In the afternoon the occasion of this great assembly was marked by another event a change of His method of address toward the multitude. First the break with the Pharisees, second His change of method of address toward the multitude. We speak of parables: perhaps very few of us but have thought of Christ as speaking in parables all through His whole ministry, but as a matter of fact, we have no record of any parable before nearly the middle of the second year of His public ministry; and this parable of the sower is the first parable, the inaugural par-able, we may call it, that stood as the change of His method of address to the people. Before He had spoken in all simplicity, directly, like the Sermon on the Mount, spoken so that men had gone away, "Yes, we understand all that "—now there comes the change; He begins to speak to them in parables. As He stood there in the boat He uttered one parable, and a second parable, and a third parable, and a fourth parable, and a fifth parable, undoubtedly to the great disappointment and confusion of the great throng gathered there. They were longing to hear more of those sayings, such as, "Blessed are the poor" "Blessed are the meek" " Blessed are they that suffer under persecution for righteousness' sake" and so forth. Instead of that they hear a parable: "A sower went forth to sow." And undoubtedly a great many, discomfited by this, turned away and followed no more after Him. And why was this? It was because, my friends, Jesus was not deceived by the rampant enthusiasm that filled the land. He knew what was in the hearts of men, and He knew how very much of the spirit that animated the great crowds that followed Him from town to town was simply emotionalism, simply the satisfaction of morbid curiosity, and in the case of the Pharisees and Scribes the desire to win this wonderful teacher and leader over to their side. So He uttered this parable of the sower; and in the multitude gathered before Him there were undoubtedly representatives of all the classes of heart soil which He set forth in His parable. I can touch upon them but briefly.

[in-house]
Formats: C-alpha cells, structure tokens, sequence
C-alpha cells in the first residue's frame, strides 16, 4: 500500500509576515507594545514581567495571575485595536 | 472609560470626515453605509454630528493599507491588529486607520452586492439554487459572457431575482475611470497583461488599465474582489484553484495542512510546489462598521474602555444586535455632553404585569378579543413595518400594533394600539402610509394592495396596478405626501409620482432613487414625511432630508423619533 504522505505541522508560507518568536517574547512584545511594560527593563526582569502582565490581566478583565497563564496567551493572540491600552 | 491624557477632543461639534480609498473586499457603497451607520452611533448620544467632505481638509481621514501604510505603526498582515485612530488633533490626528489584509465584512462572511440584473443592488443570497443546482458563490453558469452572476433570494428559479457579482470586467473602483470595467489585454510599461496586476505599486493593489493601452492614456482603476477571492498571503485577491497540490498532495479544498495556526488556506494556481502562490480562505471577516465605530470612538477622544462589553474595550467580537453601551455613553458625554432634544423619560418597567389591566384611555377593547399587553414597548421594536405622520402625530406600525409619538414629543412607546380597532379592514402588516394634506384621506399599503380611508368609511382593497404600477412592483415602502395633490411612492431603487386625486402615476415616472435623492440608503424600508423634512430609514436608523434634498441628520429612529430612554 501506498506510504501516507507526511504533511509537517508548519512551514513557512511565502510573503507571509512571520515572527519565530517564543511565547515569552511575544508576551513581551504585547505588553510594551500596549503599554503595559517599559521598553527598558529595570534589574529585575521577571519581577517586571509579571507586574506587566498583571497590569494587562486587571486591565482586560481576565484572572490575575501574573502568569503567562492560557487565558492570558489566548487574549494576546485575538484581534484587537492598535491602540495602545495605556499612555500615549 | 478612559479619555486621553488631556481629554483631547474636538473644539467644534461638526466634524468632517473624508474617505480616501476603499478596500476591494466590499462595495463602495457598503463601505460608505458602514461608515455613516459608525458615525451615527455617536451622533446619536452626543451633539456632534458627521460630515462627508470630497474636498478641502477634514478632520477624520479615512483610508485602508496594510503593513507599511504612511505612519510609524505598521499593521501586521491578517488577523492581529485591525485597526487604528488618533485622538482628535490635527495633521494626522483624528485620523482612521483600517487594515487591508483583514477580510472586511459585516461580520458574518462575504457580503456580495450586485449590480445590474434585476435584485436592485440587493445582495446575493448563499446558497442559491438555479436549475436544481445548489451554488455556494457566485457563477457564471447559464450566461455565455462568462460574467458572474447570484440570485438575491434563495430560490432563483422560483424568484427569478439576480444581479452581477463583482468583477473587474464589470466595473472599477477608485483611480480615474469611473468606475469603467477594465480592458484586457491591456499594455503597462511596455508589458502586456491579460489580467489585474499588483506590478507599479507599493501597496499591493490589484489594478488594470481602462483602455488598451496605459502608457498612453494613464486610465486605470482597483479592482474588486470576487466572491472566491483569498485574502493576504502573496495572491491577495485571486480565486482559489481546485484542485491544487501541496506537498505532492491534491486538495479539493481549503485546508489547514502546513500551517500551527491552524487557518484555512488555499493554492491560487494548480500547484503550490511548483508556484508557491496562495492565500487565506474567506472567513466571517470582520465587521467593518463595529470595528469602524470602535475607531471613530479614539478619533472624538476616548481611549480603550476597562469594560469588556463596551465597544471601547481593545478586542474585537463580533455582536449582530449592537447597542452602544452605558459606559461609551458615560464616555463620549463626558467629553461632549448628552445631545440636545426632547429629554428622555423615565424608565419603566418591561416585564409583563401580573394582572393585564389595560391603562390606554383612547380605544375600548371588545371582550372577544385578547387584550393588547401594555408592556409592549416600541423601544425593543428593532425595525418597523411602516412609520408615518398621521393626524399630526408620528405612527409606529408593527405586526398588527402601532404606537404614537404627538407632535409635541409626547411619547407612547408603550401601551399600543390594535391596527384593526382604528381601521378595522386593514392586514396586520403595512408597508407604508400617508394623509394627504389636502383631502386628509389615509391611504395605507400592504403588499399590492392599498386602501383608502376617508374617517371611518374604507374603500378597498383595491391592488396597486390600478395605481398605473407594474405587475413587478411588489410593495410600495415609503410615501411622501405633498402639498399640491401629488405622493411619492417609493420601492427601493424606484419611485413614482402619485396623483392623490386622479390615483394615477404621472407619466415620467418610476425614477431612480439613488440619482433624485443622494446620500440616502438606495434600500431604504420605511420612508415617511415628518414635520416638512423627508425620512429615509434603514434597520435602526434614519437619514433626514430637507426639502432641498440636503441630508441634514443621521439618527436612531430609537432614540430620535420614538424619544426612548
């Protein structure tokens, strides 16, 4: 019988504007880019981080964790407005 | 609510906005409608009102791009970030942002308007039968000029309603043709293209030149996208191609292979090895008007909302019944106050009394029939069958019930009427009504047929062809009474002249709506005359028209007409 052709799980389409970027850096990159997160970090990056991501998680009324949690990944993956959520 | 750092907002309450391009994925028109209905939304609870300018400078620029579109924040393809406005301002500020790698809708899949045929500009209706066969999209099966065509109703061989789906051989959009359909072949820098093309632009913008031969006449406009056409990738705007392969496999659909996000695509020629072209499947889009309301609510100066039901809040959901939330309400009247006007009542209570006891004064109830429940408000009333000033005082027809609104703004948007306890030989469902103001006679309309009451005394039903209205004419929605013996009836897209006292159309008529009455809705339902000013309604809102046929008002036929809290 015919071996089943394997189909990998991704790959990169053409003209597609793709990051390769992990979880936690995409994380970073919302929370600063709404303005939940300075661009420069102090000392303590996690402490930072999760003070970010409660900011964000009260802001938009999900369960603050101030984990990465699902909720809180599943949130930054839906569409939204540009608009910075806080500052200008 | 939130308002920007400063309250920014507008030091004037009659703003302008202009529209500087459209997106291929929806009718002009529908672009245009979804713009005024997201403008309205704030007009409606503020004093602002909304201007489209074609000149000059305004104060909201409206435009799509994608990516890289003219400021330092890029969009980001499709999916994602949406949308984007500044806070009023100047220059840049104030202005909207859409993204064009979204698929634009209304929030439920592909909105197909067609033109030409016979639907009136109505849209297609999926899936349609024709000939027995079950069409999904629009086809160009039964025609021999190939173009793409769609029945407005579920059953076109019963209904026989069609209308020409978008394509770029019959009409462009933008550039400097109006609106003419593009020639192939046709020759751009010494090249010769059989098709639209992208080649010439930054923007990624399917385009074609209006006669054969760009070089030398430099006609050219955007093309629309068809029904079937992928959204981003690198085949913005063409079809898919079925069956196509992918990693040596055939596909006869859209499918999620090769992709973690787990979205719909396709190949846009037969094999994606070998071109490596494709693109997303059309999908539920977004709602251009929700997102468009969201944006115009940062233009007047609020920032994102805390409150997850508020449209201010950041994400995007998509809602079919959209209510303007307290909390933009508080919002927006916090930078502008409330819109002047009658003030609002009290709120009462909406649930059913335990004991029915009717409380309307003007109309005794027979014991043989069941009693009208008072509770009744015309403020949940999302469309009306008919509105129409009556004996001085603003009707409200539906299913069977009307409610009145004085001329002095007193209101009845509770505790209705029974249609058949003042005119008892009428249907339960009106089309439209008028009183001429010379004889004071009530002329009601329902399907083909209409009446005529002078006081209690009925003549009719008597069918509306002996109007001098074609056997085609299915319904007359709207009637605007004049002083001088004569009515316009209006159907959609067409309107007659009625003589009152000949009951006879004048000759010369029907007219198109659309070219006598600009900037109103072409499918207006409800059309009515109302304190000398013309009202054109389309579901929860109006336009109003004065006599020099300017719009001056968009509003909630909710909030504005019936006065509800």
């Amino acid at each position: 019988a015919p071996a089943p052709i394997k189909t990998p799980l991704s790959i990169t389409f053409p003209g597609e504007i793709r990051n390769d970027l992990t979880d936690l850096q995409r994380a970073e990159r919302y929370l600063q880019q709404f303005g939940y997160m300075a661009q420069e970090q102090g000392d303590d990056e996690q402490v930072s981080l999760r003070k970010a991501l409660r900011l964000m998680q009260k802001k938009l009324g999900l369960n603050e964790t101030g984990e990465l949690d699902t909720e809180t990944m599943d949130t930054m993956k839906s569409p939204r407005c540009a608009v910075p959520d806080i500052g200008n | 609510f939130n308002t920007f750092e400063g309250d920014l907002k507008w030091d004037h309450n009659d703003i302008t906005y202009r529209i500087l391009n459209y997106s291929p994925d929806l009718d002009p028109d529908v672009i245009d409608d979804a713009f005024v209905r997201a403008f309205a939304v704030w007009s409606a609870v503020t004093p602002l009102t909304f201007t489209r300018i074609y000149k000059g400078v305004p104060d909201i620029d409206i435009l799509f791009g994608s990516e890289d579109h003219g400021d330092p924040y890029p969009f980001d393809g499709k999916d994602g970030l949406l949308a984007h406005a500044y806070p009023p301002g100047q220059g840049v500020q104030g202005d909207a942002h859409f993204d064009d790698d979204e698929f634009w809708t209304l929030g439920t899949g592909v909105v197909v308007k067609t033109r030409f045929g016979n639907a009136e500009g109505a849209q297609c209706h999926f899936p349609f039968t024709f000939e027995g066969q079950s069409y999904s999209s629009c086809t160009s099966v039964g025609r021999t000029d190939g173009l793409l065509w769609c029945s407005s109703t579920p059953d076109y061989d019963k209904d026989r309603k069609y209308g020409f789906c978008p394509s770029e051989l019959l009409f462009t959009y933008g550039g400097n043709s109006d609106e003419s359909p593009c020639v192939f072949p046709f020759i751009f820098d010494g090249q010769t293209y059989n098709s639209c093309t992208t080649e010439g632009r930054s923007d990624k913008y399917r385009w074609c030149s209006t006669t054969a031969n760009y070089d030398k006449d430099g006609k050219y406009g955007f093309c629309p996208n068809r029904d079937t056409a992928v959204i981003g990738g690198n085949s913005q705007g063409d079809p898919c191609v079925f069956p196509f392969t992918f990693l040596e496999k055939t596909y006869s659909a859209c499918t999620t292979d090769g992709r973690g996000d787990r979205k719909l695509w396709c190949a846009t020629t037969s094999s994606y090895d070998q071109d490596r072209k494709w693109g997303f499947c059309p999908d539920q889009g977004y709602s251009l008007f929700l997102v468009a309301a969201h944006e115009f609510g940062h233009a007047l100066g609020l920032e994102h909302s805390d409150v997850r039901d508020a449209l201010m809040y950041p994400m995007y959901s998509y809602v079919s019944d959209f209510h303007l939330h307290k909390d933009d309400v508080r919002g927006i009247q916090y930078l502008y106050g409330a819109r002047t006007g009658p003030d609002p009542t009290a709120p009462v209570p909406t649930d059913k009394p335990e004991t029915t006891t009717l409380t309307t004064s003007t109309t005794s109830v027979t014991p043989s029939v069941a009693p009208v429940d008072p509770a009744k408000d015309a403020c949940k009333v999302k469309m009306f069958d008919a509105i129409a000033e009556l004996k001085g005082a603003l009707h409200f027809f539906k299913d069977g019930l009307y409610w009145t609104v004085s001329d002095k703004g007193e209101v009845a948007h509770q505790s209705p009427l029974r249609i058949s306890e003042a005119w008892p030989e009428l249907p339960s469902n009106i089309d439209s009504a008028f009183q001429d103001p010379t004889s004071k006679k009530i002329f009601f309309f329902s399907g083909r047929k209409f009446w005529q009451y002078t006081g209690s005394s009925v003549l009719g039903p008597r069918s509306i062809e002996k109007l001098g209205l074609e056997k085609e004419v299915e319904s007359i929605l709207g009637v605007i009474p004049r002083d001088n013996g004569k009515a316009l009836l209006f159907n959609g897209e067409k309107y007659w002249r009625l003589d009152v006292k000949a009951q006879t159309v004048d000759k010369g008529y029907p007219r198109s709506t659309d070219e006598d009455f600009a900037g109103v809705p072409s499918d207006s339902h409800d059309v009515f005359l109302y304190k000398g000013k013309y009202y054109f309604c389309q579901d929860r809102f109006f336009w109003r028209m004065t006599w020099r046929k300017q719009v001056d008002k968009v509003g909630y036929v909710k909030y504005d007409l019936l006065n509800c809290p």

There was first, the seed that fell by the wayside the wayside hearer. The seed did not sink into the hard beaten paths, for there was not force enough, as it fell from the hand of the sower, to carry it below the surface; and the seed that fell on these hard beaten paths was picked up by the fowls of the air and carried away. It did not sink into the ground and did not begin to grow. Here we have, in the moral and spiritual sphere, my friends, the type of what we may say is the notional or merely literal hearer of the Word of God. He hears the command, " Come unto Me; take up your cross and follow Me." And if he be of a speculative turn of mind, his thoughts perhaps run off on this or that argument of Christianity. It may be that he lias thoughts of following Christ and obedience to Him; it may be that he begins to spend time over what he calls certifying the evidences of Christianity; or perhaps he gets puzzled in the difficulties of the Old Testament anything, indeed, that would seize and take away this direct command of the Master to follow Him and endeavor to shape character after the pattern that He has given us. Or it may be some measure of worldly gain. You remember on one occasion, when our Lord was preaching and talking to His disciples on the most solemn of subjects, telling them of the dangers and the suffering they would have to endure, and the persecutions that would be theirs. "They will bring you before judges and magistrates." There was the word, "magistrates." As soon as a certain man in the crowd heard that word, as soon as the seed had fallen, he turned at once to the Master and said, "Master, speak to my brother, that he divide the inheritance with me." The mere suggestion of the word was enough to turn his thoughts to his own worldly gain, the desired acquirement of what was doubtless his natural right.
In the second place, we have the stony ground hearers. The translation here does not give us a right conception of just the kind of soil that is meant, whether it is simply a slight mixture which would make very good soil or whether it means shallow soil resting on a great sheet of stone. A large part of the soil of Palestine is covered with a fine sheet of limestone, in many places but a foot or so below the surface of the soil. And the seed falls there; and unlike the first kind, it is not picked up at once, but sinks into the soil and grows rapidly, stimulated, as it were, under the circumstances, by the limestone beneath it. But it soon withers away, because it lacks depth and moisture.
Now here we have another type of those who fail to hold to the teaching of Christ; we may say the emotional type, the type that is pictured in the young man who at first was very desirous to follow Christ; he knew the Scripture and he had kept the commandments. He said, "Master, I will follow thee wheresoever thou goest." How many of us, as we have read Christ's answer, have been startled by its apparent harshness, especially as we read right afterward where two others made excuses and He accepted them. To the young man He said, "That sounds well. You will follow Me wheresoever I go? I tell you, foxes have holes, and the birds of the air have nests, but the Son of Man has not where to lay His head." There was the type before Him, and it was well that the truth should be brought home to him And the young man turned away sorrowing.